On May 27, the White House announced Esri’s contribution to ConnectED: ArcGIS Online Organization subscriptions for any K12 school in the US. Kids in any US school can make maps and analyze data using powerful, professional, web-based GIS, anytime and anywhere connected, on computer, tablet, or smartphone. Since the announcement, three main messages have reached me. First, “You actually expect this to have any impact?” Second, “Sign me up!” Third, “Really? A billion?”
Absolutely, we expect an impact. From Esri president Jack Dangermond on down, my colleagues at Esri are excited about how kids have already used ArcGIS Online, as seen at the 2013 Esri Conference and schools across the country. When educators and education influencers see how powerful it is for kids doing projects, it has an impact.
Hence the “Sign me up!” message. Schools have already requested, received, and started working with ArcGIS Online Orgs. More important, GIS users and education leaders in every state have said “I’m telling my friends, AND my local schools!” The GIS Certification Institute in particular is encouraging GISPs to be GeoMentors for local schools. Educators can build capacity with ArcGIS Online easily, and students even more so. It is important not to set sights too high too quickly, nor stay too low too long (see model), but good teachers know this.
A word about “projects.” Education Week just published its annual high school graduation analysis, looking at rates across USA. [Note: Chris Swanson, VP of the organization that publishes Education Week, will give the initial keynote at Esri's 2014 Education GIS Conference.] Graduation rates are improving, but a huge issue remains; this year’s theme is “Motivation Matters.” But teachers everywhere report that using GIS helps kids engage more deeply in school, especially in projects. Projects are like “educational Velcro.” Wrestling with complex topics, using varied data, in custom situations which are often deeply personal, students work on innumerable little puzzles — countless little hooks. GIS is STEM (science, technology, engineering, mathematics), and more — communication, collaboration, creativity, and countless topics. When kids use GIS to explore problems, they often show up in the room before school, reappear during lunch, and sometimes must be shooed out the door after the last bell. I’ve seen it in every kind of school, with kids of all backgrounds, including technophobes, kids with various learning challenges, social butterflies, invisibles, and even those expected to have been mired in “senior slump.”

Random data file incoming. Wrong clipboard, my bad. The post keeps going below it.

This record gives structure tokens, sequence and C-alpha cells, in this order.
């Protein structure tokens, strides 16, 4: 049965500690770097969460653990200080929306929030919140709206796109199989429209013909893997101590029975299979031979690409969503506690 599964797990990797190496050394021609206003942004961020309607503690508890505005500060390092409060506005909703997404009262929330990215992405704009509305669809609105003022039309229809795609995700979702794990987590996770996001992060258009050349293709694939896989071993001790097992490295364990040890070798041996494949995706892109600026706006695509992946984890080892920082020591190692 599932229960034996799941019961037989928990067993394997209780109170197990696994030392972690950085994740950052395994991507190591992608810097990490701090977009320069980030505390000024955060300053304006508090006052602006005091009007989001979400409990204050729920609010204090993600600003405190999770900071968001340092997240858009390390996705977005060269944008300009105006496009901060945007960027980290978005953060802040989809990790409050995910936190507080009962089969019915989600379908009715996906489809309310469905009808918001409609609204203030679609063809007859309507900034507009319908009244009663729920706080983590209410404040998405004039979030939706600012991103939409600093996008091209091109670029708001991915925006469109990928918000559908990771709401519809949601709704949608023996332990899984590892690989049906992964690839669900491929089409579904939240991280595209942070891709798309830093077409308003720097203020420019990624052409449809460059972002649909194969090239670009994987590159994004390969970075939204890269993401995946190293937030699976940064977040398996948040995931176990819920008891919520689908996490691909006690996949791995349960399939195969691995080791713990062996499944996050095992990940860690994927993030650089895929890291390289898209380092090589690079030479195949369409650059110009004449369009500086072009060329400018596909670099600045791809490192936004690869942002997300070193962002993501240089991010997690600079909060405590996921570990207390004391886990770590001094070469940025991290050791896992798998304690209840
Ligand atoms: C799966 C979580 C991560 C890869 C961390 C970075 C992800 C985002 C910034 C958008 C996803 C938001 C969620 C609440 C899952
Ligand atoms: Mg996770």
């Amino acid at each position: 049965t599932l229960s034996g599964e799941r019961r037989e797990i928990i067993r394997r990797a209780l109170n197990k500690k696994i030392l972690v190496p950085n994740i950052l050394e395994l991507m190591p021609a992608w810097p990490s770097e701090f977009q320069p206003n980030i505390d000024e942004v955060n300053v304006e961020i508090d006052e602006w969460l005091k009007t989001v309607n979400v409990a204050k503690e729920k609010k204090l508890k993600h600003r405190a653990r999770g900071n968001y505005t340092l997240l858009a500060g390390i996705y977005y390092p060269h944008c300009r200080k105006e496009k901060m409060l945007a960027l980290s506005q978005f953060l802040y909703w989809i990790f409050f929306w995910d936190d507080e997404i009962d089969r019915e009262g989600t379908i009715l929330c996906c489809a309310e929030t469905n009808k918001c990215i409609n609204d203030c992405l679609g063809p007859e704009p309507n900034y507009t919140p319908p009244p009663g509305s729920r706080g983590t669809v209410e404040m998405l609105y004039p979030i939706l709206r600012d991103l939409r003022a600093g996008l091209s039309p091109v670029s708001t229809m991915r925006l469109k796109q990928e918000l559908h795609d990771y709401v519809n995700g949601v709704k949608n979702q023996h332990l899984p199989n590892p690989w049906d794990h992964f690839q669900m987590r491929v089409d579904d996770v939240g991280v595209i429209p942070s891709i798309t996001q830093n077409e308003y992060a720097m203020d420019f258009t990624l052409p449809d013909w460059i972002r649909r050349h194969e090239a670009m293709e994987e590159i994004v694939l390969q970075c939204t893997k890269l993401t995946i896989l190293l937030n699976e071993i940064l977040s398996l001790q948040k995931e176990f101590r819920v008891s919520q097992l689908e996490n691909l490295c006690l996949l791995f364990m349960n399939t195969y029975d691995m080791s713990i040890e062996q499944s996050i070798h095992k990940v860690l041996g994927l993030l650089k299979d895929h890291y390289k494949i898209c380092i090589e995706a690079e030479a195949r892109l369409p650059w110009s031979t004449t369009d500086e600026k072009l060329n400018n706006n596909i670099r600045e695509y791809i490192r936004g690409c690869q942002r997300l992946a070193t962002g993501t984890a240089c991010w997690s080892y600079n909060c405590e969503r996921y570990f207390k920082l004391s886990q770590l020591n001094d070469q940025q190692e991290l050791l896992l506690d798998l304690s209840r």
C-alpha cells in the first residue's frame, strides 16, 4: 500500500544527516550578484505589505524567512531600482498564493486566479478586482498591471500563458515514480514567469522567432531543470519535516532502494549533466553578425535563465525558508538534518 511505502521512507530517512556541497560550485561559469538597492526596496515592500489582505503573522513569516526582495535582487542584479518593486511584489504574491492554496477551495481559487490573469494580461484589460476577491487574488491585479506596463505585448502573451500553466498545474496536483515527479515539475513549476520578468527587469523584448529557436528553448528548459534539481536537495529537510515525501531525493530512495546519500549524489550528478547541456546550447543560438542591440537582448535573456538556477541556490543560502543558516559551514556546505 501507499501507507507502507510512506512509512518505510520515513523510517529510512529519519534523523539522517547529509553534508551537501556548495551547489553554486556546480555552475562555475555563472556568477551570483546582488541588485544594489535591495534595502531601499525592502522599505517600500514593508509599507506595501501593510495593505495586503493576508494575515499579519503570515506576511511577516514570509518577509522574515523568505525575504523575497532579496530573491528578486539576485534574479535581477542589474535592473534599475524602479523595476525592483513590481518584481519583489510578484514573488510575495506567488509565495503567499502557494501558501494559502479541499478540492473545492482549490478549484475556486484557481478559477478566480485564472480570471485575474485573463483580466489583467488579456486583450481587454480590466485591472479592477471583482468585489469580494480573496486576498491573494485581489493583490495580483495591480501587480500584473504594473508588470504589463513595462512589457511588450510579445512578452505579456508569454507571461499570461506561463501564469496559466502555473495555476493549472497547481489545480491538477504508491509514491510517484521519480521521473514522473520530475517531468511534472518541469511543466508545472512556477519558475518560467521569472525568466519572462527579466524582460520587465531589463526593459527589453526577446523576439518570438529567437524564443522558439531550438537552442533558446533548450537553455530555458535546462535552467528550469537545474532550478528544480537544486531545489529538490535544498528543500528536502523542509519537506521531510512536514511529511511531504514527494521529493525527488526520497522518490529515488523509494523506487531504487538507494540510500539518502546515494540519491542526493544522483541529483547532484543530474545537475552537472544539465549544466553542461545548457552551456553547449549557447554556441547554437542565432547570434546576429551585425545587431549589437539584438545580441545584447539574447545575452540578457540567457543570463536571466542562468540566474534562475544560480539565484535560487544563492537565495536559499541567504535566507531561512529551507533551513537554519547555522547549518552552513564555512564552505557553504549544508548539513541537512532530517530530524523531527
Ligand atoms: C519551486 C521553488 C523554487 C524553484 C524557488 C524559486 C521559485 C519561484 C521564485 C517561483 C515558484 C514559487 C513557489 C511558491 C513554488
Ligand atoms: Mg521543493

So, we hope every school uses ArcGIS Online. But … “a billion? Really?” When asked, I have replied “You tell me, what’s the dollar value of enticing kids to stay in school? helping them build skills they will carry for a lifetime? helping them see and think geographically and influence their friends and family to do the same? helping them make sound decisions on the basis of a holistic view of a unique and complex situation? supporting the work of millions of kids as they move into countless careers? And then what’s the value of a community that does not get built in a disaster-prone area? or a police force allocating critical resources where they are needed most? or epidemiologists who can recognize transmission patterns sooner and ward off a pandemic? or businesses who understand optimizing routes? or a billion other situations large and small across the land and over the years?”
Esri’s mission is to help people solve problems by understanding complex situations. We face enormous challenges, as communities, as a nation, as a planet, and only education can solve them. We all need to do our part.
Charlie Fitzpatrick, Esri Education Manager